Spooner vigorously opposed wage labor on the basis of the labor theory of value (LTV), according to which the value of a good is determined by the amount of labor poured into it. Accepting the LTV leads inevitably to the following corollary: if the price of goods depends on the labor poured into them, the difference between market price and the cost of production is simply an illegitimate profit made by the employer at the expense of the worker. Put differently: corporate profits (the so-called surplus value in Marxist terminology) are the unpaid share of workers’ salaries. In Spooner’s words, “each man should be his own employer, or work directly for himself, and not for another for wages (…) [since] every man (…) should be allowed to have the fruits, and all the fruits of his own labor.” In effect, Spooner recognizes that, when working for another for wages, a worker is not receiving the entire fruits of her labor and, as a result, she is being deprived of a part of her salary.
Unfortunately, Spooner was late to the Marginalist Revolution. The Subjective Theory of Value replaced the notion of labor as determiner of value for the concept of subjective utility. Marginalists argued that the amount of labor required in the production of a good does not determine its value. On the contrary, value is determined by subjective preference of consumers, i.e., by the (marginal) utility that consumers project onto goods. Entrepreneurial profits are, thus, the fair compensation that results from taking risks and waiting until the production process is completed (time and risk are also considered production factors).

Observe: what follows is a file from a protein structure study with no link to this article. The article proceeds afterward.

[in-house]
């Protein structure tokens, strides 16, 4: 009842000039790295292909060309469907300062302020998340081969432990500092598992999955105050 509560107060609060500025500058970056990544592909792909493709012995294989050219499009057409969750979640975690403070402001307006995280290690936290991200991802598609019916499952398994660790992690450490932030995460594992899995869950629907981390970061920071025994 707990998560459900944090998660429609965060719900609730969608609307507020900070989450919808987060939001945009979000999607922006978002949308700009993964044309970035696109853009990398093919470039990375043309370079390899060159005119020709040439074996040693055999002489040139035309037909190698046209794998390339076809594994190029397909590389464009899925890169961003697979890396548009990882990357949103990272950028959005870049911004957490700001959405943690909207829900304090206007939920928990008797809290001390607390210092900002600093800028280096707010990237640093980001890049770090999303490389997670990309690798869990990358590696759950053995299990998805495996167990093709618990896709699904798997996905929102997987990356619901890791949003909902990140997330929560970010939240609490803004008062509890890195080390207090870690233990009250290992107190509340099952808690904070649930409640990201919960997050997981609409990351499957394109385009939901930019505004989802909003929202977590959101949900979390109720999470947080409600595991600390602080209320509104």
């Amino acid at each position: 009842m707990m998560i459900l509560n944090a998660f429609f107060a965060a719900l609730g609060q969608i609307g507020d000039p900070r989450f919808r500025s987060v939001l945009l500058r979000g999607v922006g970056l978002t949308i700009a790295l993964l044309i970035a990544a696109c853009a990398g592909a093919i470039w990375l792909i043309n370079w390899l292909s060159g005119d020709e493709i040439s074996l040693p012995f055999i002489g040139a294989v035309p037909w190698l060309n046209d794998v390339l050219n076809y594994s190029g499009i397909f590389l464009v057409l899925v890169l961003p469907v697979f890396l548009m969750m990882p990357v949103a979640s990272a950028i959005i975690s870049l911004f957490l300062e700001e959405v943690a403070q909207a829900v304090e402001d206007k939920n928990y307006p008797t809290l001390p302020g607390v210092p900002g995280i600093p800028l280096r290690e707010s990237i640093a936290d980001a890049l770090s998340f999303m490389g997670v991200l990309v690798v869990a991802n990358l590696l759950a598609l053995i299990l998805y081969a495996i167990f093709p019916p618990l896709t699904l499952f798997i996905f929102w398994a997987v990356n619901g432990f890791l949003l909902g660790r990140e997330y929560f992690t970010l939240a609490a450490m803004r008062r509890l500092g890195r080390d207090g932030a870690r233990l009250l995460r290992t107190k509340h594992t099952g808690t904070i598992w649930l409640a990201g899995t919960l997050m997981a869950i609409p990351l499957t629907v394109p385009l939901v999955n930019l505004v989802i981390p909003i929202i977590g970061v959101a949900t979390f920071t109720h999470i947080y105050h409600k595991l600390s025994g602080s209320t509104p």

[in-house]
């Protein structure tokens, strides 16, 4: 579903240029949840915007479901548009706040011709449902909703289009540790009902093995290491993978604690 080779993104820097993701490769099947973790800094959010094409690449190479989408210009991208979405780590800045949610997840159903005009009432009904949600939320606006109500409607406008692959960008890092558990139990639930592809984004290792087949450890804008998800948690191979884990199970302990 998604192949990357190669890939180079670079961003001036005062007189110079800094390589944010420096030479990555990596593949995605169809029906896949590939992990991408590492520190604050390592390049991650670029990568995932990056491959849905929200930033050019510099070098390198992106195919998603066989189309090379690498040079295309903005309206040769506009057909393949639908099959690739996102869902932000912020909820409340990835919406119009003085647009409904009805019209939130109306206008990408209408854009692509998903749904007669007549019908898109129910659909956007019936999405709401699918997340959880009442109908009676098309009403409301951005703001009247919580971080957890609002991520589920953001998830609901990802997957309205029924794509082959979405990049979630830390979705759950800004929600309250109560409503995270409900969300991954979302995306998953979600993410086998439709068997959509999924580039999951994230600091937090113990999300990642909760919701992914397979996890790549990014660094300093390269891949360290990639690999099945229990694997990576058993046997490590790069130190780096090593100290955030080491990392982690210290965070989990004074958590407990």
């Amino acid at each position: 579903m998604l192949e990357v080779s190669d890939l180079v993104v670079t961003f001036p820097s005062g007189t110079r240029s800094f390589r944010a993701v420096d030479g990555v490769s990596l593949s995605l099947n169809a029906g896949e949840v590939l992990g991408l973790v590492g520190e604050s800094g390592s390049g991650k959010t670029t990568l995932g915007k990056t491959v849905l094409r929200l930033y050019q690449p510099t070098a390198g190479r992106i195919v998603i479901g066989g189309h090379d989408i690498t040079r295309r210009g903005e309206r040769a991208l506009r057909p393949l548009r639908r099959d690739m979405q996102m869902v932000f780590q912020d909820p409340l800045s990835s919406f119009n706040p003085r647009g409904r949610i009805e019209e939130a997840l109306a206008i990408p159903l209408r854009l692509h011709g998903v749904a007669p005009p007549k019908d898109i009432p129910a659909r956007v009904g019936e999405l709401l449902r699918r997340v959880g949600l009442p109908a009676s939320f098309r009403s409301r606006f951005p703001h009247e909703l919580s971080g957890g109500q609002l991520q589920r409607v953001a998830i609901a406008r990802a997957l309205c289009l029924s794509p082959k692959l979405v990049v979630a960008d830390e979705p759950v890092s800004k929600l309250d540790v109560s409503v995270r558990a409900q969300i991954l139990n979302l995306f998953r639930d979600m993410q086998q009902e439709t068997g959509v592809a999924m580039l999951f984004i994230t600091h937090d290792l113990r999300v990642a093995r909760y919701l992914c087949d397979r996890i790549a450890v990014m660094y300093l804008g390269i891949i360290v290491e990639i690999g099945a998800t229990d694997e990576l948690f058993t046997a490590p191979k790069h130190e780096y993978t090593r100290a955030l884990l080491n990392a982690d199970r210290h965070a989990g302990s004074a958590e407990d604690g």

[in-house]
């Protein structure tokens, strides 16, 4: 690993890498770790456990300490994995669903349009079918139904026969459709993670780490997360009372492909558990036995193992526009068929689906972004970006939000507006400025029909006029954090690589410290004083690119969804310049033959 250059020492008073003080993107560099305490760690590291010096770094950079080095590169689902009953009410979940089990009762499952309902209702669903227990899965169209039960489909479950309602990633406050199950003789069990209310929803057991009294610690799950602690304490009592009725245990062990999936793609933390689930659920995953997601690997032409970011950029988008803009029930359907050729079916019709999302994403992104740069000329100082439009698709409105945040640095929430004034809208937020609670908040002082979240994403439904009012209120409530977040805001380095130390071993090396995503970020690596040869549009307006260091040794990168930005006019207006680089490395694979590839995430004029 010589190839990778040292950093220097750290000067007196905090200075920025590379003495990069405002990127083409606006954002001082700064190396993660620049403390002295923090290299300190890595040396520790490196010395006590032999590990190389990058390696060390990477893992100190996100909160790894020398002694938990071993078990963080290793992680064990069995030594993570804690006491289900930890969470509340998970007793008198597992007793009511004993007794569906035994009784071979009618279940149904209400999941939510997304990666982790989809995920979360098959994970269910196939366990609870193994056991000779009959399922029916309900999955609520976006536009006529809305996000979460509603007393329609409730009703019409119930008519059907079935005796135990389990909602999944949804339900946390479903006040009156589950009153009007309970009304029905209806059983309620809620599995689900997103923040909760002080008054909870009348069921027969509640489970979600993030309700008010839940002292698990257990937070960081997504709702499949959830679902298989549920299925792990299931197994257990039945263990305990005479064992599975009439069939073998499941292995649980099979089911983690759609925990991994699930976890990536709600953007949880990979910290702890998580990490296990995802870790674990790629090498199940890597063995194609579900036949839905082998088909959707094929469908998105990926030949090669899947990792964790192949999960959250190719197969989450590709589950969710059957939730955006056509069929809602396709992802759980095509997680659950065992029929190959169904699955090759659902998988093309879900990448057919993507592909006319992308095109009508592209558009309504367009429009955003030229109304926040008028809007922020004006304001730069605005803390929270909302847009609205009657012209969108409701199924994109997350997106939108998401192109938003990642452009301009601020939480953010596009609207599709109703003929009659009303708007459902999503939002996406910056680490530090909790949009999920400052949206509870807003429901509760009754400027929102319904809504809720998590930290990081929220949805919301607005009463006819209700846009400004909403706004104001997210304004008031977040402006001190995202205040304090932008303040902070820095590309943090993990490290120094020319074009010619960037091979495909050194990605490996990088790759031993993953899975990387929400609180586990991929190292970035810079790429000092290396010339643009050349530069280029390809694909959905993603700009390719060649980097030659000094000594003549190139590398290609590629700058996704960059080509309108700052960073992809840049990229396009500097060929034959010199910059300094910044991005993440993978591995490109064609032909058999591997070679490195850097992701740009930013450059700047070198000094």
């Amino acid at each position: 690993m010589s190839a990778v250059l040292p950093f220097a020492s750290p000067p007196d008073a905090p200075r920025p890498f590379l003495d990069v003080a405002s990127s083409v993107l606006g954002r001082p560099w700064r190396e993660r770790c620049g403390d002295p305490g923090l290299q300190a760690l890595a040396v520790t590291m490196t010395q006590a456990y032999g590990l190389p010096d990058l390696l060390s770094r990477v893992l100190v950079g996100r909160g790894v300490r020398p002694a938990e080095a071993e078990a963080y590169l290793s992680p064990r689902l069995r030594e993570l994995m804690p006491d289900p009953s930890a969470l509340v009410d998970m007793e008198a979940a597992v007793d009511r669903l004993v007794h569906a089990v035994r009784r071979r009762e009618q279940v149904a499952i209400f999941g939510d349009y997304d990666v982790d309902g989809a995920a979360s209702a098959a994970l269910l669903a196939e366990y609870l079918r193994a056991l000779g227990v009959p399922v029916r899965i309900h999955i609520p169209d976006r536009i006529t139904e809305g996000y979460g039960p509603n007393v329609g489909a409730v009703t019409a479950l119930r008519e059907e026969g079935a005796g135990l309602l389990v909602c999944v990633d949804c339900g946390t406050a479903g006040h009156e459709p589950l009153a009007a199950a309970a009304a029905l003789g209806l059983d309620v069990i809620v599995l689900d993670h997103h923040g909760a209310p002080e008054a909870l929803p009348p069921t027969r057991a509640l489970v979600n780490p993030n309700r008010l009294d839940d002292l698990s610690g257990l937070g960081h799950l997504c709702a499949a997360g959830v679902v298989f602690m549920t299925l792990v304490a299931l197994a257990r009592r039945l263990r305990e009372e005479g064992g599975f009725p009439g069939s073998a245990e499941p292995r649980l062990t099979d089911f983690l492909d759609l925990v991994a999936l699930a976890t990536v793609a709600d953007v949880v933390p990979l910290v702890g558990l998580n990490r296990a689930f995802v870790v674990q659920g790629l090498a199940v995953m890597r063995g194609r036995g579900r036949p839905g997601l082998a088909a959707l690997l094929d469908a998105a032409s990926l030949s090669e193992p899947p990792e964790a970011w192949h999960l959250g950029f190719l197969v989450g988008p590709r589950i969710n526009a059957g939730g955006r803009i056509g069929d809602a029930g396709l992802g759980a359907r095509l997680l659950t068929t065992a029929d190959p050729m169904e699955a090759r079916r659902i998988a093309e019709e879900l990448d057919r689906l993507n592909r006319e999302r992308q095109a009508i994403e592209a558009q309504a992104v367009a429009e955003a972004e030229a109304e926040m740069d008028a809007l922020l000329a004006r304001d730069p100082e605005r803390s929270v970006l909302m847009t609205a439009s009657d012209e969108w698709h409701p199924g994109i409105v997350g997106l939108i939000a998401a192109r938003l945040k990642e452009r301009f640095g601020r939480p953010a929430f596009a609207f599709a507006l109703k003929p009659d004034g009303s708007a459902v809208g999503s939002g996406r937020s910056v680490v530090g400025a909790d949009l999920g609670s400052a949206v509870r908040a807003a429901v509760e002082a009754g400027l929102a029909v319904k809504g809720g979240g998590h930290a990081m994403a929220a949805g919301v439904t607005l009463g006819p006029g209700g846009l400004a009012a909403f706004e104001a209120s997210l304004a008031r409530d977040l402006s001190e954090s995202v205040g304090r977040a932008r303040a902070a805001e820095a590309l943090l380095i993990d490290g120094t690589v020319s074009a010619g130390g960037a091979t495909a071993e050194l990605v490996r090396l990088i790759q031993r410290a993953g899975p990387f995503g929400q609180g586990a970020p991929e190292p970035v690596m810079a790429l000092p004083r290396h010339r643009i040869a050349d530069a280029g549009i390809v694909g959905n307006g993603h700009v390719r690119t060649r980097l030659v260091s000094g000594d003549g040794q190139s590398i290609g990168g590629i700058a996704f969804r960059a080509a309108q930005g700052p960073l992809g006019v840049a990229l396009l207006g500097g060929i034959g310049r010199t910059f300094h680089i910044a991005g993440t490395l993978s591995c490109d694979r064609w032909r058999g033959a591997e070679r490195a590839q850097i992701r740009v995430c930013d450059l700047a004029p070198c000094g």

An Abolitionist Supporting the Right to Secession of the Confederation
The breakout of the American Civil War in 1861 was seen by most abolitionists as the perfect occasion to bring the Peculiar Institution to an end once and for all. Thus, the vast majority of the abolitionist movement, headed by William Lloyd Garrison and the Anti-Slavery American Society, unreservedly supported the Union against the Confederation. This explicit support was a remarkable exercise of political pragmatism since the ultimate purpose of the war was not to end with slavery, but to preserve the Union at any cost.